Sologenic is a community-based ecosystem where users can participate in different decision making events and benefit from the SOLO Community Fund (SCF) and the SOLO Expansion Fund (SEF). Developers are encouraged to contribute to the Open Source SDKs and other decentralization initiatives. Users can voluntarily participate in multiple time-based reward programs and receive up to 20% rewards annually. SOLO holders are eligible to obtain a free Crypto Card which enables them to spend their SOLO coins instantly anywhere in the world. Cardholders will receive a monthly rebate up to 2% on the total amount spent via these cards.

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Bitcoin Garden

This content is brought to you by the Bitcoin Garden staff.

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Ripple Avoids Securities Question in Motion to Dismiss XRP Lawsuit

Ripple Avoids Securities Question in Motion to Dismiss XRP Lawsuit

                             

 

Ripple has filed a motion to dismiss a lawsuit claiming it violated U.S. securities laws

by selling XRP. In a new filing posted early Friday, attorneys for Ripple pushed back on allegations made by XRP purchasers suing the company, its subsidiaries and executives. Notably, the motion to dismiss specifically claims that the plaintiff, Bradley Sostack, does not have standing to file a complaint, rather than address claims that XRP is a security.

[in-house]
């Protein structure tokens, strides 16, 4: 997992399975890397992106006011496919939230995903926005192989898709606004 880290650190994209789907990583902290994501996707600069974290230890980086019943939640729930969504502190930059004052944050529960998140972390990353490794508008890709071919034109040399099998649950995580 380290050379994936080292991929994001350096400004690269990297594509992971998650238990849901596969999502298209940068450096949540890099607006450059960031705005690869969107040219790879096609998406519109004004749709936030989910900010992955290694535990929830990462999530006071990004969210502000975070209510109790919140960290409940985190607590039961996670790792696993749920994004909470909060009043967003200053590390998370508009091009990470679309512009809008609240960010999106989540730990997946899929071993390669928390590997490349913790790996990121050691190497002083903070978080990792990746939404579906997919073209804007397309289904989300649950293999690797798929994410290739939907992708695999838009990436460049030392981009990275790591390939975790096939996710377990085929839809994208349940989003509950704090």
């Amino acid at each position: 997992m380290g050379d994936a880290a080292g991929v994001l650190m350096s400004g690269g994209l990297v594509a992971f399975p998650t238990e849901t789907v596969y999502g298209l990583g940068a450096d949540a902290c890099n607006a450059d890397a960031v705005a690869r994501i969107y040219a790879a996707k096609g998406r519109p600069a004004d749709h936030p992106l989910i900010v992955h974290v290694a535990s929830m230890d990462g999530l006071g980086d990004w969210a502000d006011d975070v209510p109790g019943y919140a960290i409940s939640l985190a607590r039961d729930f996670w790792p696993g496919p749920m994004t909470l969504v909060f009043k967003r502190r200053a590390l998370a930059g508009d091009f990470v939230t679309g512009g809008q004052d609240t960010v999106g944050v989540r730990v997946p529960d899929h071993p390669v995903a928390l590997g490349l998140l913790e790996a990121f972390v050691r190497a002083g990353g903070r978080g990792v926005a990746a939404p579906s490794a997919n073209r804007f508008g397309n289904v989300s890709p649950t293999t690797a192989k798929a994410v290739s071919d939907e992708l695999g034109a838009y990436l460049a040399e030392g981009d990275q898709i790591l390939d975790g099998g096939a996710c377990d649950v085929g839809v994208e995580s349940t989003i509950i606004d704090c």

In the motion to dismiss, Ripple states that the plaintiff failed to bring a case within three years of the initial offering (which would have been 2013), meaning the statute of repose expired; that the plaintiff did not “plausibly allege” that he purchased XRP during the initial offering; and that the plaintiff did not “plausibly allege” that any of the defendants actually sold the XRP that he bought. Notably absent from the motion to dismiss is a full-fledged argument over why XRP is not a security. Indeed, the filing only addresses the question in a footnote (footnote 19), which states that XRP is not a security “because it is not an ‘investment contract.'”

The filing goes on to say:

“Purchasing XRP is not an ‘investment’ in Ripple; there is no common enterprise between Ripple and XRP purchasers; there was no promise that Ripple would help generate profits for XRP holders; and the XRP Ledger is decentralized.”